Keyboard and trackpad: The unconvincing bit
While the impressive performance is largely appreciable, it is the keyboard and trackpad combination that is a put-off. The layout is way too cramped for you to game comfortably, and that you do not get anywhere to rest your palm gives way to aching hands, if you try to game for long hours. Video editors and producers can still make do via a mouse and the second display’s input, but for gaming, this is far from ideal.
The keyboard’s input quality is a bit mushy as well, and the trackpad is awkwardly placed and too small. The edges are rounded, but are too protruding – all of which combines into a rather tricky recipe on the ergonomics front. It is this that puts the Asus ROG Zephyrus Duo 15 SE squarely in the desktop replacement category and not as an out and out laptop – to use it for all its power, you need an external keyboard and mouse to go with.
Connectivity: More or less what you’d want
The general arrangement of the ports are, thankfully, in line with how you might line your desk up. The HDMI and Ethernet ports are to the rear, which also gets a USB-A 3.2 Gen2 port if you wish to have a larger external storage permanently connected. This further reinstates the desktop replacement point. The solitary USB-C port is to the left, and the overall layout and range of features at hand are more or less accurate. A full-size memory card slot, however, was in order.
Wireless connectivity wise, the Zephyrus Duo 15 SE supports Wi-Fi 6, which ensures that you are updated with the latest generation of multi-gigabit internet connectivity once you upgrade your home router. The laptop supports Bluetooth 5.1 out of the box, and Asus says that future software updates can help it upgrade this as well.
Battery life: You’re probably not worrying about it anyway
Gaming on battery with the Asus ROG Zephyrus Duo 15 SE is hardly an experience to savour, for your laptop is likely to die within just over an hour. For non-gaming and non-graphic intensive tasks, the 90Wh battery can last for a little less than five hours on average, with the laptop’s performance profile set to silent, Wi-Fi and Bluetooth connected, the primary display set to 50 percent brightness, and the second display’s brightness set to 25 percent. For this laptop, such a scenario is a light day at work.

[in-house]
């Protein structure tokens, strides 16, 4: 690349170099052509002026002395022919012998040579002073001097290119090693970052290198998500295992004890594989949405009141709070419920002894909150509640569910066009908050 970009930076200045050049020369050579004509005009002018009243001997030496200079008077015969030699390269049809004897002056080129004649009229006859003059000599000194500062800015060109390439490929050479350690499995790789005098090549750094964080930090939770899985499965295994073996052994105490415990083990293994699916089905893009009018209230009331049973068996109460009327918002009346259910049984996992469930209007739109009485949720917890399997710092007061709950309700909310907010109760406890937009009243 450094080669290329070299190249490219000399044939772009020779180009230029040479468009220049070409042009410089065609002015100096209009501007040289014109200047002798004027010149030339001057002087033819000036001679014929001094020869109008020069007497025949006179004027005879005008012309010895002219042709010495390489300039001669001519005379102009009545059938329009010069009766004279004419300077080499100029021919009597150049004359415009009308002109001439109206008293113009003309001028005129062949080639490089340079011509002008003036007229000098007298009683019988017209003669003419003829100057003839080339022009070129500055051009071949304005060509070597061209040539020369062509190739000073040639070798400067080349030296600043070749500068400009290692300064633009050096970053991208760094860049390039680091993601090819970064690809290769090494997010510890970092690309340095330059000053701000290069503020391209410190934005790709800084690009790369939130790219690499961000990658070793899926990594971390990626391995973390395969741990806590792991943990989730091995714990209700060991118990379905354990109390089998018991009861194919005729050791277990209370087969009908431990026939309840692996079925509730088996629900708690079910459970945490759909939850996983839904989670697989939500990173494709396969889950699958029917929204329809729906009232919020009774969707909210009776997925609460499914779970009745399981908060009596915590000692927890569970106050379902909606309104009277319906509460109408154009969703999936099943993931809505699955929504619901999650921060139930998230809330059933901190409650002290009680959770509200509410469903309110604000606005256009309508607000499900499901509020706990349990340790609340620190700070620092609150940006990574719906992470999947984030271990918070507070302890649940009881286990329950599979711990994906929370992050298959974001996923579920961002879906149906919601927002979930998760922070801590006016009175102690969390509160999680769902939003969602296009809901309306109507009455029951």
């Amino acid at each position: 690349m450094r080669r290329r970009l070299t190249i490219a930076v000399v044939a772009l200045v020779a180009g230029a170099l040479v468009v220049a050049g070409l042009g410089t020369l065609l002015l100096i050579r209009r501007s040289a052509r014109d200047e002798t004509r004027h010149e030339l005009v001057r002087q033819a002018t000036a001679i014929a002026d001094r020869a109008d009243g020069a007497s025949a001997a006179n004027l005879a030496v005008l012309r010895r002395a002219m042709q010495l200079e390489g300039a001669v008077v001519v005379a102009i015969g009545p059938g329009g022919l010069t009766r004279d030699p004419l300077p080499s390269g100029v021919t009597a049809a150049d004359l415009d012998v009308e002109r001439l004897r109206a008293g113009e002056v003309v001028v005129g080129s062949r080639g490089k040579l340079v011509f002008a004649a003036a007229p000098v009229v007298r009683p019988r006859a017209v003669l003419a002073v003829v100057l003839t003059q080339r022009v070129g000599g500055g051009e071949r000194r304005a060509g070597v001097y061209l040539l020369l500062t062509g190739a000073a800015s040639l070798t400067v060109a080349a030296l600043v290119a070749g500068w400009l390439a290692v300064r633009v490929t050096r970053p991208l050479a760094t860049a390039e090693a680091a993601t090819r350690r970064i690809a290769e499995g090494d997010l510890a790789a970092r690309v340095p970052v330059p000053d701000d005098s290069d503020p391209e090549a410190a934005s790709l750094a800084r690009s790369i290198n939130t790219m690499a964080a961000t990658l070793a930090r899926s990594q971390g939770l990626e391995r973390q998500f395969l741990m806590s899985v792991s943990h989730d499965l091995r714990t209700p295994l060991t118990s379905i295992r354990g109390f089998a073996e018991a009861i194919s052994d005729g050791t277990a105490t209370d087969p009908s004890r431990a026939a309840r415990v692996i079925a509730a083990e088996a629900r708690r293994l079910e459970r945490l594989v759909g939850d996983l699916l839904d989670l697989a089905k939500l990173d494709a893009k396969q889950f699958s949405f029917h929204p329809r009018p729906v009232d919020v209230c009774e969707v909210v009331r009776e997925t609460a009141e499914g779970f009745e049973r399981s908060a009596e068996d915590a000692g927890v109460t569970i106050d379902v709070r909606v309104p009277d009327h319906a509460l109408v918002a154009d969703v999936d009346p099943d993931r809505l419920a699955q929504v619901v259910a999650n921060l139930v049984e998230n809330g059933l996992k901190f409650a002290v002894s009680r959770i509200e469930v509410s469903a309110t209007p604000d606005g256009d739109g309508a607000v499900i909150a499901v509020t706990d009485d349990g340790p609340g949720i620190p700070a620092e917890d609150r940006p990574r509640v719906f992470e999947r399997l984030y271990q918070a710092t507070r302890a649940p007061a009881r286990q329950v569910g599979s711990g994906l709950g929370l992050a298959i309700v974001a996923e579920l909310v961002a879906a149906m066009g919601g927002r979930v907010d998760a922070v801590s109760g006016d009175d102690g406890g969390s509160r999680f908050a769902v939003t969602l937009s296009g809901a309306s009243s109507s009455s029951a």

In other words, if your performance requirements involve any kind of gaming or video editing on the go, expect a maximum battery output of around three hours at best. Topping up the ROG Zephyrus Duo 15 SE is a massive, 280W power brick, which feels nothing less than the mammoth contraption that it is. The laptop supports USB Power Delivery, which means that you can charge it via a high wattage USB-C power adapter. However, do note that you’d be charging at a slower pace if you do so, and even then, it won’t run at full throttle. This makes carrying the power brick rather compulsory, which in turn further hits home the desktop replacement status of the Asus ROG Zephyrus Duo 15 SE.
Verdict: You can’t dislike it, but can you justify it?
All of this fancy paraphernalia comes at a mammoth price tag of Rs 2,99,990. If you are anything less than a hardcore creative professional or gamer, the Asus ROG Zephyrus Duo 15 SE is overkill (and overpriced) for you. For the most part, I was left without quantifiable needs for it in my everyday workflow, but if your work involves about 10 hours of writing, you anyway won’t be looking at this. It also charges you a premium for giving you two OLED displays, which means that even in its performance bracket, the asking price is on the higher end.
Can anyone justify buying the Asus ROG Zephyrus Duo 15 SE, then? There is a very specific subset of users at the very extreme end of the consumer band, at whom this laptop is targeted. For them, there are choices such as the Alienware m15 R6, the MSI GE76 Raider, and even Asus’ own ROG Strix Scar 15. While the aforementioned laptops aren’t exactly as innovative as the Zephyrus Duo 15 SE, there is no denying that in terms of functionality, the straightforward layouts, comparable performance and a better spaced keyboard make them the better ones to use. This one, then, should only be yours if you want a neater desktop, have external keyboards and mice to connect, and won’t need to move around much with the mammoth power brick.